WHAT’S NEW FOR 2016?
For 2016 the Wildcat 1000 4X EPS
gets 27-inch Duro PowerGrip tires for
more traction and durability, and it’s
the only four-seat sport offering. Two-seat 1000s get Limited and Special
Edition versions with high-end Elka
Stage 5 shocks. All Wildcat 1000Xs
get the new closed-loop EFI for 2016
with a ceramic-coated exhaust system.
Output is 90-plus horsepower. New
LED headlights put out 216 lumens
on low beam and 384 lumens on
high. Also for 2016, 1000X models
sport JRi 2. 5 ECX-1 compression-damping-adjustable shocks, which
have a 70-position needle/seat
adjustment on the shock shaft instead
of in the reservoir for better oil flow.
HOW DOES THE COST COMPARE?
The Wildcat 1000 4X EPS is $20,999.
We got a chance to try out the 2016 Arctic Cat Wildcat 1000 4X at Moab’s Behind the
Rocks trail, and the longer wheelbase of the four-seat ’Cat makes it super stable at speed and
fun to drift in dunes and sandy two-track trails.
Tall bucket seats can be removed for use
around camp, but running accessory harnesses
through the ’Cat’s seats would complicate that
benefit. The seats are comfortable, but the
shoulder belts can chafe necks.
A new ceramic-coated exhaust has an oxygen bung for the closed-loop
EFI, and the 951cc V-twin breathes through a 50mm EFI throttle body.
The 4X comes stock with JRi ECX-1 shocks, but ours was upgraded to
accessory Elka Stage- 5 46mm shocks ($1,499 a pair) with high- and
low-speed compression adjusters, rebound clickers and dual-rate springs.
The Team Rapid-Response clutch and EFI tuning work well together,
even in heavy rock crawling, and the sealed airbox draws air at
radiator level above the bed. Twin fans keep coolant cool, and our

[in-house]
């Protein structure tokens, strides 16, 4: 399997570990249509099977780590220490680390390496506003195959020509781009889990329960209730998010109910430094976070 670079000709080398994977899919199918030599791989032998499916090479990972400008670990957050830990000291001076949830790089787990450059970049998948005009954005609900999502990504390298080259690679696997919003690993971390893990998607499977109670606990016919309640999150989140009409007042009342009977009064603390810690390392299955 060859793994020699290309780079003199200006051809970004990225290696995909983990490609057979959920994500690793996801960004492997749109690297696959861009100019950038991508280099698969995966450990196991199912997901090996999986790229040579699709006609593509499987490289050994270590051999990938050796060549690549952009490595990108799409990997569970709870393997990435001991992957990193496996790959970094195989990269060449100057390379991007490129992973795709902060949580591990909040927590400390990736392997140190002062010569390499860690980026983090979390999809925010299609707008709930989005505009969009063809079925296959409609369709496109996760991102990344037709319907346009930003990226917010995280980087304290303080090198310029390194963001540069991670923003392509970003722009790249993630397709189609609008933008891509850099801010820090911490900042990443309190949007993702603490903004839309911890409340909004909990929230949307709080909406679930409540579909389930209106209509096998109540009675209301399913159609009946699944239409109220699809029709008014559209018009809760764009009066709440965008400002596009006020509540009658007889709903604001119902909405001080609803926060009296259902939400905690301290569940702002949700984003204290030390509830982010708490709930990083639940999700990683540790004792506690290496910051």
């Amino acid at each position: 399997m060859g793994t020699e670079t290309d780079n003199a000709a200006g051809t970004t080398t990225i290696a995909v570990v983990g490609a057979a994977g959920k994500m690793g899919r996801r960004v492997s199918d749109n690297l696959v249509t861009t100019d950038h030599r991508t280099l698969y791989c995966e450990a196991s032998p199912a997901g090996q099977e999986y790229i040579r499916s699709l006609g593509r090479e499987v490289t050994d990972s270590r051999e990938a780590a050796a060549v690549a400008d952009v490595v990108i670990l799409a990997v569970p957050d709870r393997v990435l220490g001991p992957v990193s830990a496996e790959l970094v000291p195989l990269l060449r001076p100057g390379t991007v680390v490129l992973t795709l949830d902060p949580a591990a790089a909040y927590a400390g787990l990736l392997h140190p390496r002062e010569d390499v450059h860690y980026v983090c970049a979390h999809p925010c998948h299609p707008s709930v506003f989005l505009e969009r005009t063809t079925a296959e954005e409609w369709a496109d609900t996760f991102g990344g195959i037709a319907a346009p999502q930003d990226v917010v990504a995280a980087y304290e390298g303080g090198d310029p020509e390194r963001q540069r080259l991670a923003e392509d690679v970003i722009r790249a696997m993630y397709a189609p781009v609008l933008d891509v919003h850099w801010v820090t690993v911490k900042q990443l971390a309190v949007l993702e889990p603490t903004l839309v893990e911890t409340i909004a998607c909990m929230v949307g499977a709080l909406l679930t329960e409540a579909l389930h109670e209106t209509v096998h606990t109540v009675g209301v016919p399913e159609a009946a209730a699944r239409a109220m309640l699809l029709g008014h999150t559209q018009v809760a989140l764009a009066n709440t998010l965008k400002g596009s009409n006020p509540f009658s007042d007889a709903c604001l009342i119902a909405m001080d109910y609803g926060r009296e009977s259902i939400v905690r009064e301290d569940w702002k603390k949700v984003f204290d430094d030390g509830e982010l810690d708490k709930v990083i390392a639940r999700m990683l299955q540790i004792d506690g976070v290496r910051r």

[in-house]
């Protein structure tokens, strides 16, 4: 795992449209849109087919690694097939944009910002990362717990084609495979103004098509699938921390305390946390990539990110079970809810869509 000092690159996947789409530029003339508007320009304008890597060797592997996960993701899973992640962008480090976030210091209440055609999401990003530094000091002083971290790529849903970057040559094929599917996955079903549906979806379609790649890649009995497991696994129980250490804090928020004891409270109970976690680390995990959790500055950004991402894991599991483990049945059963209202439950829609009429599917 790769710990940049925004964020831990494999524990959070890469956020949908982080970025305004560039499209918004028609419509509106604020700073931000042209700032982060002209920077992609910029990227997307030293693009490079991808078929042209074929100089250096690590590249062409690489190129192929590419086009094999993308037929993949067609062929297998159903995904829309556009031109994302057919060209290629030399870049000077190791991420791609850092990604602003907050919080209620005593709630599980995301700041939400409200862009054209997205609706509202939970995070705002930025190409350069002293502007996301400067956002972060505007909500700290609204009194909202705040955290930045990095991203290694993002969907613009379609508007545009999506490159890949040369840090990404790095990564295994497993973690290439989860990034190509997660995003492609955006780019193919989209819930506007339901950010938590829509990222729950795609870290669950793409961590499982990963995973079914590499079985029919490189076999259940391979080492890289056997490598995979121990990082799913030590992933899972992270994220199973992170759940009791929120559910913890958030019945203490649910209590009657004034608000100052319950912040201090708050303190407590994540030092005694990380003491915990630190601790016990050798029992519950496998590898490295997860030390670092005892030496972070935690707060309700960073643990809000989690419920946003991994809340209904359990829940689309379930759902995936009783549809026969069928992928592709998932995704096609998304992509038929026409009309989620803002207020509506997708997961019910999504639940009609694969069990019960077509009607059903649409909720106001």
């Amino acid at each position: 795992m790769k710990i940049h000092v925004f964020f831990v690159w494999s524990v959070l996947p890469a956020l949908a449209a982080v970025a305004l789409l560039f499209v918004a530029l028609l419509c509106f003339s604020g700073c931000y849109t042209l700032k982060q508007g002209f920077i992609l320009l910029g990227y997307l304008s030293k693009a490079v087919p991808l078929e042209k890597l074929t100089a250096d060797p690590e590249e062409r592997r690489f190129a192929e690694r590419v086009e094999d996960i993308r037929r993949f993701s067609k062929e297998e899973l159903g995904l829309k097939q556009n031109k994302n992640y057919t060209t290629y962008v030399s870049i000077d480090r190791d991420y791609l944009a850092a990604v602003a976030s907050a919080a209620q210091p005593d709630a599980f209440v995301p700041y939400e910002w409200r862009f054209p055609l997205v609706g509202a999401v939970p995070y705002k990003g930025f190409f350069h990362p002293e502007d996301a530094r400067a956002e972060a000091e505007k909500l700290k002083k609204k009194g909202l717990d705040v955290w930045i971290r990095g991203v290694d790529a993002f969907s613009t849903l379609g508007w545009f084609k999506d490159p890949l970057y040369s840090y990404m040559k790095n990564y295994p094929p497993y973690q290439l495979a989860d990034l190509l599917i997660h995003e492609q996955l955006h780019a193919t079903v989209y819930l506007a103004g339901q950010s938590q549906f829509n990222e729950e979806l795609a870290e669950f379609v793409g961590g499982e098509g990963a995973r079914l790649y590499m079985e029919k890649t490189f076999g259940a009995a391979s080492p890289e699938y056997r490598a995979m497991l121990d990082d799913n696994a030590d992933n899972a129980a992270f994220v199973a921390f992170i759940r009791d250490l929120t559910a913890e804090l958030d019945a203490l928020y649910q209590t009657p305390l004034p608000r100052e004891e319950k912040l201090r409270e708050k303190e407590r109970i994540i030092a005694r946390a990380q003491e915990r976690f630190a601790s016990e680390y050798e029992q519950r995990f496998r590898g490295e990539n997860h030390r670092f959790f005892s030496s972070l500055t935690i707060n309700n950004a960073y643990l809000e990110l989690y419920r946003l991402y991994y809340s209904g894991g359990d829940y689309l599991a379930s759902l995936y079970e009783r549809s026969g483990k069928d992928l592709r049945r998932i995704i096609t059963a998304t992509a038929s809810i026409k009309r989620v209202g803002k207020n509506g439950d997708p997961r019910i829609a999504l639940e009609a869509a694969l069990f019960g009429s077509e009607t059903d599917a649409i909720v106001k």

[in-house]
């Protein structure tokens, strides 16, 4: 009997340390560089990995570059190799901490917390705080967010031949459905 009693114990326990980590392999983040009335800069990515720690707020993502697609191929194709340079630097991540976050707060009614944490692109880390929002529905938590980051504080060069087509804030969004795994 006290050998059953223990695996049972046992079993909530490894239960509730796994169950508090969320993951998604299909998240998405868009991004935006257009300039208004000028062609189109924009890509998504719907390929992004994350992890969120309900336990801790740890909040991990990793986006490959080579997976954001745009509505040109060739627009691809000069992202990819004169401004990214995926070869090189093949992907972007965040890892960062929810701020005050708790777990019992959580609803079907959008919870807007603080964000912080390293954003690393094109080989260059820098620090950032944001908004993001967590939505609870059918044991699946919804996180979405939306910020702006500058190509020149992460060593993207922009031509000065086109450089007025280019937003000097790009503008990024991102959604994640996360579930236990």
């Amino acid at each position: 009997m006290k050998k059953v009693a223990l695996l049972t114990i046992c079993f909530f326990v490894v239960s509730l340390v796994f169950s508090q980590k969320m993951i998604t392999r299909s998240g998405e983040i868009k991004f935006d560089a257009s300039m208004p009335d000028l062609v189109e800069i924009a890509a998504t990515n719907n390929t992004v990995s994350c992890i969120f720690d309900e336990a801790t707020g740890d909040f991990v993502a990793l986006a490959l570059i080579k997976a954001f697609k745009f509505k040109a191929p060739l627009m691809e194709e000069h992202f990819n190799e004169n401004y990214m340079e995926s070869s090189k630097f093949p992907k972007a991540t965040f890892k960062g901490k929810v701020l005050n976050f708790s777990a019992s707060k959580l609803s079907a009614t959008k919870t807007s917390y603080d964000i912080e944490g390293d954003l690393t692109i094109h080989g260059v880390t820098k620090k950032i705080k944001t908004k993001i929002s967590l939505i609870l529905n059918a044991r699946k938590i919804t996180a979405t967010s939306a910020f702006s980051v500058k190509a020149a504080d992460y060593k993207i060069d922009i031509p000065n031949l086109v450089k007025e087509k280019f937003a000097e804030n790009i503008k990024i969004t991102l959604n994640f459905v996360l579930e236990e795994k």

accessory Elkas also had dual-rate springs with crossover rings for a
The Can-Am Maverick Max 1000 X
ds is $21,499, and the Maverick Max
DPS is $19,449. The Polaris RZR XP
4 1000 EPS is $22,299, and the High
Lifter Special Edition is $25,699. The
Kawasaki Teryx4 800 EPS is $15,799
to $16,999, while Honda’s Pioneer
1000-5 is $16,199 to $17,999.
HOW FAST IS THE 1000 4X?
Fast enough to be fun. While the
90-horsepower V-twin is sporty in
the two-seat ’Cat, four people bog
down the 4X in the dunes—compared
to the 110-horsepower RZR XP 4
and 101-horsepower Maverick Max.
On harder ground, the 4X is a hoot
to drift into turns and powerslide
out, and it has plenty of power for
rock crawling in low range. We got
70 mph out of it in high, and low
is governed to 40 mph max.
HOW IS THE CVT/4WD DELIVERY?
Confidence-inspiring. The Team
Rapid Response clutch lives up to
its name with cat-quick engagement
that takes some time to get used to
in delicate rock-crawling situations,
but it’s great for foot-stomp launches.
It also jumped out of low a couple
of times. The 2WD/4WD/diff-lock
toggle is easy to use, and servos
engage 4WD and diff-lock instantly.
An indicator lights up on the toggle
lights when in diff-lock mode, which
is like having retractable claws.
WHAT ABOUT HANDLING?
It’s agile and predictable. With a
10-foot, 4-inch wheelbase, the 4X is
super stable and slow-turning. Savvy
drivers get more cornering performance
by coming into turns hot and drifting
the rear end out for tighter turning,